MAPUTO, Jan 13 (Reuters) - Around 350,000 people in Mozambique need food aid because of poor harvests, but the U.N. World Food Programme is running short of funds, a WFP official said on Tuesday.
Central and southern regions have had less than half their normal rainfall since October and the southern African country may be heading for its third consecutive year of drought despite recent rains in some areas.
WFP spokesman Peter Transburg said 350,000 people in seven provinces needed food aid.
"We are $8.5 million short for our programmes until April, we are talking to donors and if we don't get new contributions we will definitely be forced to cut the ration and discontinue the relief assistance," Transburg told Reuters.
The money is needed to buy 10,840 tonnes of cereals to supplement household reserves and help families cope with high food prices from January until the next harvest in April/May.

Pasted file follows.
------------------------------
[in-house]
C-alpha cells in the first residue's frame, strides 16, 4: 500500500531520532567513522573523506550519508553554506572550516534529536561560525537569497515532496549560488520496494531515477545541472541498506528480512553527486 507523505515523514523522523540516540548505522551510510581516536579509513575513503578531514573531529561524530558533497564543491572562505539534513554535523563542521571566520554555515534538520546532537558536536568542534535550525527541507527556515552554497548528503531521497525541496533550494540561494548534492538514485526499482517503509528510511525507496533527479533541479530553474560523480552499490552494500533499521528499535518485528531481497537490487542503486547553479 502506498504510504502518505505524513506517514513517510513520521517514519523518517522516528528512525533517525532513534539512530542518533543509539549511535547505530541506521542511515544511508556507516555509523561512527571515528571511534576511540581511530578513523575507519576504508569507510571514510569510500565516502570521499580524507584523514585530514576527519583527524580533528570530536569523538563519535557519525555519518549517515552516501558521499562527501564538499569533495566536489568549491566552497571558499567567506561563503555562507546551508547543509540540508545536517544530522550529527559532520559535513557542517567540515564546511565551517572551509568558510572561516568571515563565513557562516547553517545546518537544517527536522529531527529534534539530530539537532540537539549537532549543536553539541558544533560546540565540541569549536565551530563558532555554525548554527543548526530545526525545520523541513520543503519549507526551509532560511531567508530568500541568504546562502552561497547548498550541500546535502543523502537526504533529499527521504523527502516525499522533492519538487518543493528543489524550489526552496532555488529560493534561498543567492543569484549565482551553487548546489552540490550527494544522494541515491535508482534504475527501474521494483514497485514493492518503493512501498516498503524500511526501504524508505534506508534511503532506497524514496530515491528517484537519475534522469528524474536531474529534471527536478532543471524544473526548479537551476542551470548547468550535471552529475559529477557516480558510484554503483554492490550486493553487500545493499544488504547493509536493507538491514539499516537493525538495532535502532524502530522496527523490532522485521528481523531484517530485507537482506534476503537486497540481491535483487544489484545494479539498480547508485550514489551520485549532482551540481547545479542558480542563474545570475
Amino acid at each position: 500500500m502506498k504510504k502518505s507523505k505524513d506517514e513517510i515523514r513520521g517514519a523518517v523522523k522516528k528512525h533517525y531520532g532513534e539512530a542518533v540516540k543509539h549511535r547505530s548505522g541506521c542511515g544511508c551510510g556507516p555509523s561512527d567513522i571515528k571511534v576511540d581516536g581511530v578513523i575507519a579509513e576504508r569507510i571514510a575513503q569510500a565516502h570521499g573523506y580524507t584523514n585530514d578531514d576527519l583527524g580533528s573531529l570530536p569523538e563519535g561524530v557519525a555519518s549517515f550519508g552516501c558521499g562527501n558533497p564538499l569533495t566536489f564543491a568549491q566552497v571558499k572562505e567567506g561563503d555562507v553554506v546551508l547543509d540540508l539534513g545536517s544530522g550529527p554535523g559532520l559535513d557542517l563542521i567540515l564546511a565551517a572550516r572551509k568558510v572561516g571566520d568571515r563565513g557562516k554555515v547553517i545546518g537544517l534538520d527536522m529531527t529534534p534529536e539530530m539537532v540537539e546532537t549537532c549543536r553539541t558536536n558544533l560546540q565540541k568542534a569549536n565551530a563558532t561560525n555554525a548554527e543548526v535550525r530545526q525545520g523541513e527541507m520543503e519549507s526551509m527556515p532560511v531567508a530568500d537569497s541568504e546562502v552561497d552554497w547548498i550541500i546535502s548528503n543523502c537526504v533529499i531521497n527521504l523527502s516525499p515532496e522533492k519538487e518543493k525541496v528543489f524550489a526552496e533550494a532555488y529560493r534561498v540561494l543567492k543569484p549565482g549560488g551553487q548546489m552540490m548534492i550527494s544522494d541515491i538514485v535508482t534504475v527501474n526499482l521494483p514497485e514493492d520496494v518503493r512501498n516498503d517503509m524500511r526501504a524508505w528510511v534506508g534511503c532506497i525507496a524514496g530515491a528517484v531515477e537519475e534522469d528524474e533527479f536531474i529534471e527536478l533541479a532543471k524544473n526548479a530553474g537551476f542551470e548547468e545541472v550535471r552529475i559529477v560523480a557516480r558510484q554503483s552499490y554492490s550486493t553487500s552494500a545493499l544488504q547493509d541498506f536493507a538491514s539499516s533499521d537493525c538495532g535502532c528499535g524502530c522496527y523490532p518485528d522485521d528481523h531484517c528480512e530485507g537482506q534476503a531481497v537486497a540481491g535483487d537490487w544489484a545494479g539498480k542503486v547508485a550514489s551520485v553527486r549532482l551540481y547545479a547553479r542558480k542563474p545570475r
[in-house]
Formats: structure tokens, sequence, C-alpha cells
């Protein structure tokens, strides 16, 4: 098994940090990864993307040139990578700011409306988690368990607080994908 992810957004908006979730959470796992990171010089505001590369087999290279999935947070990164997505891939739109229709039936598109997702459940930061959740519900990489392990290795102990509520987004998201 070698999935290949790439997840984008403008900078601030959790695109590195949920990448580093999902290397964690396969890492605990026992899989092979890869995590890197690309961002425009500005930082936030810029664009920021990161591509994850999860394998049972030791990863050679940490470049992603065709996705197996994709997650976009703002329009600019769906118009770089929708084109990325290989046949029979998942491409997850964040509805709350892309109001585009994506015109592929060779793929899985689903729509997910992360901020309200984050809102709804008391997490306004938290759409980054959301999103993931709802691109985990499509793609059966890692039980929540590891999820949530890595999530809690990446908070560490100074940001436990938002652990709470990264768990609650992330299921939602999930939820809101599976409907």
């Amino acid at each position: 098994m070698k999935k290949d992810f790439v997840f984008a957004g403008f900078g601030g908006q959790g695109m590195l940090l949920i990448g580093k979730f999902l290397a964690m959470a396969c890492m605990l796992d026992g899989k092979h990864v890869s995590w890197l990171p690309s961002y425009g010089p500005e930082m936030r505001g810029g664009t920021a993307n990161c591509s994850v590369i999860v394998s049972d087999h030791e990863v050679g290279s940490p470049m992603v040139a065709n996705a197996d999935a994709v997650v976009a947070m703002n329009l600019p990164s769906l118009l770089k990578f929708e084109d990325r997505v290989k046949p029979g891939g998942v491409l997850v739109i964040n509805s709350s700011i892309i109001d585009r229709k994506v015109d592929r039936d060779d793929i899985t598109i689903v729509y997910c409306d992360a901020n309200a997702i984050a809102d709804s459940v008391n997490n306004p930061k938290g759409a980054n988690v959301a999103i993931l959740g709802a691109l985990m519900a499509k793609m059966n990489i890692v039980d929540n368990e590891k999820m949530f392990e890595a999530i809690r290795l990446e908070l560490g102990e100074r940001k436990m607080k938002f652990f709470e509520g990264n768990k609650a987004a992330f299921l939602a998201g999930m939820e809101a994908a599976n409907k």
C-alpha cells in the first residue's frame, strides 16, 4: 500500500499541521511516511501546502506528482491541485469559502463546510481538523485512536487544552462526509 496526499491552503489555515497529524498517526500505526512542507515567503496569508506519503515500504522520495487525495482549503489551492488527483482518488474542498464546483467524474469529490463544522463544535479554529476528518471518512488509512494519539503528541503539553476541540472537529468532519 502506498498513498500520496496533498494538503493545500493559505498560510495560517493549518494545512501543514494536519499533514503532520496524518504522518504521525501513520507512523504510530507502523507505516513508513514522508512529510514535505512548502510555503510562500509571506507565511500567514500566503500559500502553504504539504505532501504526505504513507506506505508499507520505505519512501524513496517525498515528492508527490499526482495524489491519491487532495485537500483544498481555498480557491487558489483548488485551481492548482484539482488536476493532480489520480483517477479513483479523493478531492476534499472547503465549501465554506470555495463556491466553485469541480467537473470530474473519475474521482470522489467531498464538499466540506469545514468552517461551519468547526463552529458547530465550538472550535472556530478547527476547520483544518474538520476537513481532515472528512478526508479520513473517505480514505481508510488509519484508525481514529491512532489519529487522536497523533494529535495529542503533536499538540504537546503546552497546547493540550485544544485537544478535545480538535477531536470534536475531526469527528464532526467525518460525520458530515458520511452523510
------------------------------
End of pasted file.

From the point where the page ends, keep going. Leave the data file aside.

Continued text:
Farm output in central Sofala province is also under threat from locusts which have invaded the area in the last few days, worsening the impact of recent heavy rains.
"There are swarms of locusts destroying horticulture and other crops which survived the flooding last year, a fact which could worsen food security of local farmers this time when heavy rains are already posing a concern," said Joao Ribeiro, director of the National Institute of Disaster Management.
Mozambique is prone to natural disasters such as droughts, floods and cyclones. On Monday, authorities said torrential rains had killed 25 people in central areas in the last two weeks and that flooding could devastate the region by March.
Thousands of homes have been destroyed while roads, bridges and electricity pylons have been damaged in four provinces.
In early 2007, floods in central Mozambique killed 45 people and left 285,000 homeless, and cyclone Favio displaced a further 140,000 people.
(Reporting by Charles Mangwiro; editing by Stella Mapenzauswa and Tim Pearce)
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